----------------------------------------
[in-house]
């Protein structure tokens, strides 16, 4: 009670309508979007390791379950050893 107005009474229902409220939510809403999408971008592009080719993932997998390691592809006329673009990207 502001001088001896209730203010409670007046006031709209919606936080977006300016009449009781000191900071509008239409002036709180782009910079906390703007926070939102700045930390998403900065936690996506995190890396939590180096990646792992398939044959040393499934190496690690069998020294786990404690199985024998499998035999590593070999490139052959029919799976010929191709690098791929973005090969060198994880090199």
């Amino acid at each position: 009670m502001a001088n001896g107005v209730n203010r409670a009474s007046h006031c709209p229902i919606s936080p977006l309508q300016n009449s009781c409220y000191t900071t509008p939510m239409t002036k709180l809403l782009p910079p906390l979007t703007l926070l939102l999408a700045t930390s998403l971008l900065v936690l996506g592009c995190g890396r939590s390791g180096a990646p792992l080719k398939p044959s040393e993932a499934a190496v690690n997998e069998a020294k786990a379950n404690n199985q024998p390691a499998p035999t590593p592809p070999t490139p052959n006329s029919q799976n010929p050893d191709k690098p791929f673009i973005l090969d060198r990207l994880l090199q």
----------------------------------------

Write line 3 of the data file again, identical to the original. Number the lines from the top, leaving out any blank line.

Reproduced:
């Amino acid at each position: 009670m502001a001088n001896g107005v209730n203010r409670a009474s007046h006031c709209p229902i919606s936080p977006l309508q300016n009449s009781c409220y000191t900071t509008p939510m239409t002036k709180l809403l782009p910079p906390l979007t703007l926070l939102l999408a700045t930390s998403l971008l900065v936690l996506g592009c995190g890396r939590s390791g180096a990646p792992l080719k398939p044959s040393e993932a499934a190496v690690n997998e069998a020294k786990a379950n404690n199985q024998p390691a499998p035999t590593p592809p070999t490139p052959n006329s029919q799976n010929p050893d191709k690098p791929f673009i973005l090969d060198r990207l994880l090199q």